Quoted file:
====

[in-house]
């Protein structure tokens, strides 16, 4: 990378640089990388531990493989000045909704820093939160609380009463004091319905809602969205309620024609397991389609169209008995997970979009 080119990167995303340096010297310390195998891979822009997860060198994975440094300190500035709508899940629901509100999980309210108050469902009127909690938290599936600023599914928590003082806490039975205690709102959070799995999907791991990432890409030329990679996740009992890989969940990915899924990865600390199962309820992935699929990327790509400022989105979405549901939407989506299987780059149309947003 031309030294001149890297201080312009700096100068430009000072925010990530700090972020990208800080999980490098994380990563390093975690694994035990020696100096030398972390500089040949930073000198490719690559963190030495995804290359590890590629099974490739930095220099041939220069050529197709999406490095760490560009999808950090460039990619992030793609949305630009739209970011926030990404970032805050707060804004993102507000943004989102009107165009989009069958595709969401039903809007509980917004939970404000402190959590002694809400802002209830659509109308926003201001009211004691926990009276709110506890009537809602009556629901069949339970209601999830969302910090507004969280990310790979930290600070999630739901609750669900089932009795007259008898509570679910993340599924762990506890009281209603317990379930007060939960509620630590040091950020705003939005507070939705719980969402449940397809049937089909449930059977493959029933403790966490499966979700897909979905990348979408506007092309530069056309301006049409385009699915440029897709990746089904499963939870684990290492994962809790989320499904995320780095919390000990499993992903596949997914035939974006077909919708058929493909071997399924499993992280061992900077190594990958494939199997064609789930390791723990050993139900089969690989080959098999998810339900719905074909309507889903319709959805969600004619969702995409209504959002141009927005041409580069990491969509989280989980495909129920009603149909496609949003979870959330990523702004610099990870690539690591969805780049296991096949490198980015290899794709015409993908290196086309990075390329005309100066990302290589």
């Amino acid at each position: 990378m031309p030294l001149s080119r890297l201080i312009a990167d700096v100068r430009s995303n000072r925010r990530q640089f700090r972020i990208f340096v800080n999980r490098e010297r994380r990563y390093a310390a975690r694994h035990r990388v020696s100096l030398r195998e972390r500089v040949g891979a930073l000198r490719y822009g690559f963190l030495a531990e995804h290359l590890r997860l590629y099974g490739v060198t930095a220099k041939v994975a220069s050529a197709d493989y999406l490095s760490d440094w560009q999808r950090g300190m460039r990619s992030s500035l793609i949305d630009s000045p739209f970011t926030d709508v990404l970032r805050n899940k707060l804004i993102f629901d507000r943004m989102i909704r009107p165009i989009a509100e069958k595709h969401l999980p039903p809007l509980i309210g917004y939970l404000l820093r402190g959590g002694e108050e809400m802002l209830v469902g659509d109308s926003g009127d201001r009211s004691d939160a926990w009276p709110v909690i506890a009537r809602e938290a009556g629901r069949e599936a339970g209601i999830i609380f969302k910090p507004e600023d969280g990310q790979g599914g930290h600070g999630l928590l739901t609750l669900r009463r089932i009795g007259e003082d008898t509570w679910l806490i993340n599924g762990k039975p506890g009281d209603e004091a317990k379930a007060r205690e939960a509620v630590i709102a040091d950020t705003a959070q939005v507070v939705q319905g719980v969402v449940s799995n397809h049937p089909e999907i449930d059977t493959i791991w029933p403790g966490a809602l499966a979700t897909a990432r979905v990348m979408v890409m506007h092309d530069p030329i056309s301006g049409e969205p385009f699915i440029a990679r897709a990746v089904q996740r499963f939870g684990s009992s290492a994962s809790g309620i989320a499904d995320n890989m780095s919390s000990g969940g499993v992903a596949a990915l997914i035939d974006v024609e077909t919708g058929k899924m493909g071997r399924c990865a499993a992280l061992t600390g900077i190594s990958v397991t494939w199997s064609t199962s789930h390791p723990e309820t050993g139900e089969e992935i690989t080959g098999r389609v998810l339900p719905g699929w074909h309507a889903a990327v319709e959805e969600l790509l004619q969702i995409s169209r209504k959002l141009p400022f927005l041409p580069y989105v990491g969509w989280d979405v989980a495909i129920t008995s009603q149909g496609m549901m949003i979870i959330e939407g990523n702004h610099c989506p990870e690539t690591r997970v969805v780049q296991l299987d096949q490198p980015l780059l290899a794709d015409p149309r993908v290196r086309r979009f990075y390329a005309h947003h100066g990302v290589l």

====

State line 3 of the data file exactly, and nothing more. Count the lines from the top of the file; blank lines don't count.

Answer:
């Amino acid at each position: 990378m031309p030294l001149s080119r890297l201080i312009a990167d700096v100068r430009s995303n000072r925010r990530q640089f700090r972020i990208f340096v800080n999980r490098e010297r994380r990563y390093a310390a975690r694994h035990r990388v020696s100096l030398r195998e972390r500089v040949g891979a930073l000198r490719y822009g690559f963190l030495a531990e995804h290359l590890r997860l590629y099974g490739v060198t930095a220099k041939v994975a220069s050529a197709d493989y999406l490095s760490d440094w560009q999808r950090g300190m460039r990619s992030s500035l793609i949305d630009s000045p739209f970011t926030d709508v990404l970032r805050n899940k707060l804004i993102f629901d507000r943004m989102i909704r009107p165009i989009a509100e069958k595709h969401l999980p039903p809007l509980i309210g917004y939970l404000l820093r402190g959590g002694e108050e809400m802002l209830v469902g659509d109308s926003g009127d201001r009211s004691d939160a926990w009276p709110v909690i506890a009537r809602e938290a009556g629901r069949e599936a339970g209601i999830i609380f969302k910090p507004e600023d969280g990310q790979g599914g930290h600070g999630l928590l739901t609750l669900r009463r089932i009795g007259e003082d008898t509570w679910l806490i993340n599924g762990k039975p506890g009281d209603e004091a317990k379930a007060r205690e939960a509620v630590i709102a040091d950020t705003a959070q939005v507070v939705q319905g719980v969402v449940s799995n397809h049937p089909e999907i449930d059977t493959i791991w029933p403790g966490a809602l499966a979700t897909a990432r979905v990348m979408v890409m506007h092309d530069p030329i056309s301006g049409e969205p385009f699915i440029a990679r897709a990746v089904q996740r499963f939870g684990s009992s290492a994962s809790g309620i989320a499904d995320n890989m780095s919390s000990g969940g499993v992903a596949a990915l997914i035939d974006v024609e077909t919708g058929k899924m493909g071997r399924c990865a499993a992280l061992t600390g900077i190594s990958v397991t494939w199997s064609t199962s789930h390791p723990e309820t050993g139900e089969e992935i690989t080959g098999r389609v998810l339900p719905g699929w074909h309507a889903a990327v319709e959805e969600l790509l004619q969702i995409s169209r209504k959002l141009p400022f927005l041409p580069y989105v990491g969509w989280d979405v989980a495909i129920t008995s009603q149909g496609m549901m949003i979870i959330e939407g990523n702004h610099c989506p990870e690539t690591r997970v969805v780049q296991l299987d096949q490198p980015l780059l290899a794709d015409p149309r993908v290196r086309r979009f990075y390329a005309h947003h100066g990302v290589l």